kyo-kabe (clay walls/mud walls)

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  #1  
Old 02-25-05, 03:28 AM
madeira
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kyo-kabe (clay walls/mud walls)

I am trying to find info about fixing my Kyoto-style clay walls. They are fairly old and in need of help (dry, powdering, small cracks).

I know a few things: I need to scrape off some of the surface, then fill with new clay. I know the walls are made of layers of different types of clay with bamboo/grass/w.h.y. mixed in. I know the final layer has to be the most flexible.

What I don't know: (Lots!) How do I scrape down the walls? With what tools? Where do I buy clay? How do I determine if the coating is flexible enough?

I posted this topic before, but I can't find it. I still haven't heard any advice from folks who work with mud/clay walls, either.

I did find a product that may work for my situation; it's a plankton-based powder that you can mix up and apply to clay. Comes in a few colours. However, I'm sure there's a few people working with mud/clay out there... and I'd prefer to use traditional materials as much as possible. Like, mud.

Is this called daub and wattle?
 
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Old 02-25-05, 05:01 AM
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Hello and welcome to the forums.

This has been international week. Australia and now Japan heard from within the past couple of days, we truely are becoming a global village.

Sorry I don't have a clue what to tell you about your situation, I did find this page on a google search, you might want to try that as well. Hope it helps a bit. http://forums.gardenweb.com/forums/l...043422247.html
Good luck!
 
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Old 02-25-05, 05:23 AM
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Here is a link to your old thread:
 
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Old 02-25-05, 07:42 AM
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Interesting,

I once helped restore "The Oldest Adobe House on its Original Foundation in Kansas" Actually it was what we would call rammed earth but I put on the adobe finish. The mix was by volume: 1 clay: 3 sand and about a gallonn of acrylic binder per batch. A batch was about a five gallon bucket full of clay and the appropriate sand. The clay:sand ratio was established by trial and error. To little sand checked. When dry this mixture was hard enough that one couldn't scratch it with his thumb but could with a steel object. in workabilty it was about like good stucco but didn't set, only dried. The clay was about three feet under ground. I think you might have a similyr situation. The clay is probably from some local source. Find the clay and experiment with consistency, aggregate if there is aggregate in the original and put it on. I read your post about PVA primer in the other thread. That might be a good idea because it would seal and consolidate the existing surface a little so that it didn't crumble away when you put on the new coat.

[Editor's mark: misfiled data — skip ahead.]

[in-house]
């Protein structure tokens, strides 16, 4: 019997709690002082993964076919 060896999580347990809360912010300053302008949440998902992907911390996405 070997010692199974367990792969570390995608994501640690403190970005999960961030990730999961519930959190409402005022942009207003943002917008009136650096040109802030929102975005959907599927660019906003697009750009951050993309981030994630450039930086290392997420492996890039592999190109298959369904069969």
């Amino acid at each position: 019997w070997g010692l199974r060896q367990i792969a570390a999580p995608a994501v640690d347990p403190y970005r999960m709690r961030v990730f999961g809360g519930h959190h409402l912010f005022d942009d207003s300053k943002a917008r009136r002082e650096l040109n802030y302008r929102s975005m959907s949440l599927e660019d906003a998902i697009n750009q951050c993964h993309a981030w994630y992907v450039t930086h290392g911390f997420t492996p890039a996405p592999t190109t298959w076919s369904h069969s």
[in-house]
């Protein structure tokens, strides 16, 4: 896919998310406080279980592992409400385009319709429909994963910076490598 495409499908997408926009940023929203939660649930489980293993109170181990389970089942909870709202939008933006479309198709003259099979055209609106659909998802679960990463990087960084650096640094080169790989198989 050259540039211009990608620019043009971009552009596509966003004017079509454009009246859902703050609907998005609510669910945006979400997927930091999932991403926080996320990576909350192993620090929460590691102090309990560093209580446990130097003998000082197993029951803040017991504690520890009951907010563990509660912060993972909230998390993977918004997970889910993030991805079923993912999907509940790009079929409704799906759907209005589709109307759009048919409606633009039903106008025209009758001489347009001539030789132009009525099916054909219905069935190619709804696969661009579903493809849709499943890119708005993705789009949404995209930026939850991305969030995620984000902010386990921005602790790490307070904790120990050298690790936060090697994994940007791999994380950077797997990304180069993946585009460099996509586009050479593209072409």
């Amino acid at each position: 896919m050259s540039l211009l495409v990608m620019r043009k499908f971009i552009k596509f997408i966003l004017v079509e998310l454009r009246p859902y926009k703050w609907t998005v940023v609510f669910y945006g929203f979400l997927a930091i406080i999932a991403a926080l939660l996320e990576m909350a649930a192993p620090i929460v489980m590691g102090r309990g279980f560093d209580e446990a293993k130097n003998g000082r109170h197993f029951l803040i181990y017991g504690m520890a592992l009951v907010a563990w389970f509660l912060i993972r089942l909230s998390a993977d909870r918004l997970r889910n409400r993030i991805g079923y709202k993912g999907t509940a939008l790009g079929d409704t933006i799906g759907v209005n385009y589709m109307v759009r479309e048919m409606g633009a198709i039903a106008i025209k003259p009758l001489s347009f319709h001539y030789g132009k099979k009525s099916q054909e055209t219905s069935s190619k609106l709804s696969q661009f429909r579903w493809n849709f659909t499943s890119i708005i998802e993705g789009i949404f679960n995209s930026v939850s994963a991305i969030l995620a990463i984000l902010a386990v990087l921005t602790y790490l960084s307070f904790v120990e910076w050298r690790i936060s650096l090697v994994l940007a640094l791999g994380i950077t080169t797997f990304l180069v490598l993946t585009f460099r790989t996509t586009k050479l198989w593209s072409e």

This is a facinating thread. Please let us know what you learn and what yo do and how it turns out.
 
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Old 02-26-05, 05:14 AM
madeira
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Thanks so far, guys. The gardenweb question was from me, too... Maybe I'm the only person in the world trying to deal with this stuff myself? We've checked Japanese forums, too, with little luck. Seems to be a 'secret, pro-only' subject.

Good idea about mixing acrylic with the mud. Our area is too sandy for me to be able to pick up raw materials for free...(again, can't find a place to BUY the stuff) or I'd try it. I wonder what 'plasticizers' were originally used?

I'm going to keep looking for materials for another week or so, then I'm going in with the plankton. I'll figure out the scraping as I go, I guess...

Do you have plankton-based, stucco-like materials in your countries?
 
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Old 02-26-05, 10:09 AM
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If there are plankton materials used in construction i don't know about it? How are they used? Mixed? Applied? Are they durable?

Now about clay. Here in the states there are a couple kinds of clay more or less available. One is Bentonite. It goes by a few different brands. It is sometimes called drillers mud and used in the petroleum and maybe water well drilling industry. When mixed with water it expands several times its volume and is also called gel. I think the problem with useing this is that as it dries it would shrink. There are also fire clays. This is used to lay up firebricks in fireplaces and other applications. I know it can be had but I don't know anything about it. I don't know if it is used neat, with aggregate, with cement or how. There is another kind of clay that is called mortar clay and is used as a libricant/flowability agent when concrete is pumped. Around here that is also called fireclay but I don't know if it's the same as fire clay for hot areas or not. I don't know how it works alone either.

So go to places where different kinds of material are sold. Buy small quantities and experiment. A lot of things are arcane only because people are afraid to try it them selves.

Lime might be an ingredient in the material you want as well.
Please keep us informed.
 
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